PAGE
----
Why Does Your Baby Fall Asleep While Breastfeeding?
While breastfeeding should come “naturally,” the reality is that as you and your baby settle down to a rhythm, there is some learning and unlearning. And just when you think you’ve figured it all out, your little one might decide to give it all up and just go to sleep! Why is your baby sleeping when they are supposed to feed lustfully? A few factors could explain why babies drift off during nursing from the obvious to practical and physiological reasons.
1. They’re Full
This is the simplest and most obvious reason. Newborns typically doze off at the breast when they’re satisfied after a feeding. When their tummy is full and they are warm and comfortable, why wouldn’t they get a nice nap in! In fact, it’s almost impossible to keep breastfeeding babies awake when their tummy is full for the first few months. Experts even suggest that as your baby grows older, it’s best put them to bed (or crib!) when they’re slightly awake so they get used to sleeping without nursing. Also, establish a relaxing routine at bedtime as soon as possible. This should help your baby get to sleep without a fuss and disassociate nursing from sleep.
2. They Have Not Latched On Properly
Babies who are not properly latching on can also fall asleep on the breast. Another sign of an inappropriate latch is that during feeding you may feel discomfort or pain. If your baby sleeps too soon–say, about 5 minutes after latching on or sucking for just 2 to 3 minutes–they may not get enough milk for proper growth and weight gain. If enough milk is not removed from your breasts, the amount of milk produced for the baby will also be reduced.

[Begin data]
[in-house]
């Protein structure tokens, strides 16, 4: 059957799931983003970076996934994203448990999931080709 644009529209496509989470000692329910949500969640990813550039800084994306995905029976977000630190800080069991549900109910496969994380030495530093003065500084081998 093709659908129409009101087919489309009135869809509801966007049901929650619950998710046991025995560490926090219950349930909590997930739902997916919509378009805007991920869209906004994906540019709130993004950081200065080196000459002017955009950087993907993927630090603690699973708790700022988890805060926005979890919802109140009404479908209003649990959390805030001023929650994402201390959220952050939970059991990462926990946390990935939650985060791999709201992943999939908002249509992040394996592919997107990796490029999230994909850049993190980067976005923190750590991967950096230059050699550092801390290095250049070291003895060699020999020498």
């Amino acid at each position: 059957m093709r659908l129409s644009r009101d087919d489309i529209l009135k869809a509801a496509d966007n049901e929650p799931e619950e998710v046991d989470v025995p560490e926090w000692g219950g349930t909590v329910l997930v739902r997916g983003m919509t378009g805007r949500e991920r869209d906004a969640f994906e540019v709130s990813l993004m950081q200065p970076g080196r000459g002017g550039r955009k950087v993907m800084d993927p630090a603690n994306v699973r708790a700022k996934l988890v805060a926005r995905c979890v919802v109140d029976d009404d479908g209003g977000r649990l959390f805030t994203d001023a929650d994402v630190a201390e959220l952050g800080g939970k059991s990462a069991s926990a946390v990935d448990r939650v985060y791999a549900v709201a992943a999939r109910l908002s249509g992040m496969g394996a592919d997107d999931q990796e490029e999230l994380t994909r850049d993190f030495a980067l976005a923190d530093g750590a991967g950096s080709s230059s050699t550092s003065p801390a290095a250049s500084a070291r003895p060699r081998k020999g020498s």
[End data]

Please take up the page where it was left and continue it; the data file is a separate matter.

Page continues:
3. Their Birth Weight Was Low
If your baby had a low birth weight, i.e. below 51⁄2 pounds at birth, during breastfeeding you may face some challenges. You may find that during feedings your baby is sleepier than normal. They may also require additional skin-to-skin contact to keep feedings warm and more common. But remember that breast milk can help babies who are small or premature to stay healthy and grow. So it’s just a matter of steadily and persistently staying at it.
- Your baby is not nursing sufficiently: Newborns typically need to nurse 8 to 14 times a day.
- They don’t pass enough stools or urine: Usually a week old baby produces 6 wet diapers and has about 3 movements of stools per day.
They don’t gain enough weight: the first few days after birth, some babies will lose a little weight. But after the first week, your baby should gain weight steadily. They typically gain 2/3rd to an ounce every day until they’re about 3 months old.
If your baby doesn’t seem to follow these standards, it’s best to have a word with your doctor. If you’re worried that your baby doesn’t get enough milk, don’t hesitate to reach your doctor.